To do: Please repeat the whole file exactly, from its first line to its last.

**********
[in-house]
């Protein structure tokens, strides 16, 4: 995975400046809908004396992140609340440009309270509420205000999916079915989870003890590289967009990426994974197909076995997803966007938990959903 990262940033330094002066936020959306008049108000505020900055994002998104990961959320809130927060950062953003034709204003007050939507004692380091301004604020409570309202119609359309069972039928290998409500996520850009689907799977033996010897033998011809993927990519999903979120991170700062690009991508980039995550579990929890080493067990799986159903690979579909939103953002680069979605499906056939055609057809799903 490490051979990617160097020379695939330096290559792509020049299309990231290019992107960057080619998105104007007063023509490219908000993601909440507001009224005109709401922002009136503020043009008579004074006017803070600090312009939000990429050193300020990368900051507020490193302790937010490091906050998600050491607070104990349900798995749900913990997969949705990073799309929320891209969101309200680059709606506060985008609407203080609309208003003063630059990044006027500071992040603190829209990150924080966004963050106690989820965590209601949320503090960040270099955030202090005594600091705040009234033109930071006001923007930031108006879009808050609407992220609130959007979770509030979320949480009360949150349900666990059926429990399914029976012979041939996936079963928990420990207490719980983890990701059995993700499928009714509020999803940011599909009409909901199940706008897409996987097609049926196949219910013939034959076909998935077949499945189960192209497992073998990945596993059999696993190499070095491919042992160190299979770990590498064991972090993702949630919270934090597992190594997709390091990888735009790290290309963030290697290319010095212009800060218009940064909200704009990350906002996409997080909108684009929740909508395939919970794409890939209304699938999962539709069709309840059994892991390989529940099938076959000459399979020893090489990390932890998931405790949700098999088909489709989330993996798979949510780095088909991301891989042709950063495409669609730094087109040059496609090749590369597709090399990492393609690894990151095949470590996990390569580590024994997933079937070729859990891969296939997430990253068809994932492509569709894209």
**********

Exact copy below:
[in-house]
């Protein structure tokens, strides 16, 4: 995975400046809908004396992140609340440009309270509420205000999916079915989870003890590289967009990426994974197909076995997803966007938990959903 990262940033330094002066936020959306008049108000505020900055994002998104990961959320809130927060950062953003034709204003007050939507004692380091301004604020409570309202119609359309069972039928290998409500996520850009689907799977033996010897033998011809993927990519999903979120991170700062690009991508980039995550579990929890080493067990799986159903690979579909939103953002680069979605499906056939055609057809799903 490490051979990617160097020379695939330096290559792509020049299309990231290019992107960057080619998105104007007063023509490219908000993601909440507001009224005109709401922002009136503020043009008579004074006017803070600090312009939000990429050193300020990368900051507020490193302790937010490091906050998600050491607070104990349900798995749900913990997969949705990073799309929320891209969101309200680059709606506060985008609407203080609309208003003063630059990044006027500071992040603190829209990150924080966004963050106690989820965590209601949320503090960040270099955030202090005594600091705040009234033109930071006001923007930031108006879009808050609407992220609130959007979770509030979320949480009360949150349900666990059926429990399914029976012979041939996936079963928990420990207490719980983890990701059995993700499928009714509020999803940011599909009409909901199940706008897409996987097609049926196949219910013939034959076909998935077949499945189960192209497992073998990945596993059999696993190499070095491919042992160190299979770990590498064991972090993702949630919270934090597992190594997709390091990888735009790290290309963030290697290319010095212009800060218009940064909200704009990350906002996409997080909108684009929740909508395939919970794409890939209304699938999962539709069709309840059994892991390989529940099938076959000459399979020893090489990390932890998931405790949700098999088909489709989330993996798979949510780095088909991301891989042709950063495409669609730094087109040059496609090749590369597709090399990492393609690894990151095949470590996990390569580590024994997933079937070729859990891969296939997430990253068809994932492509569709894209």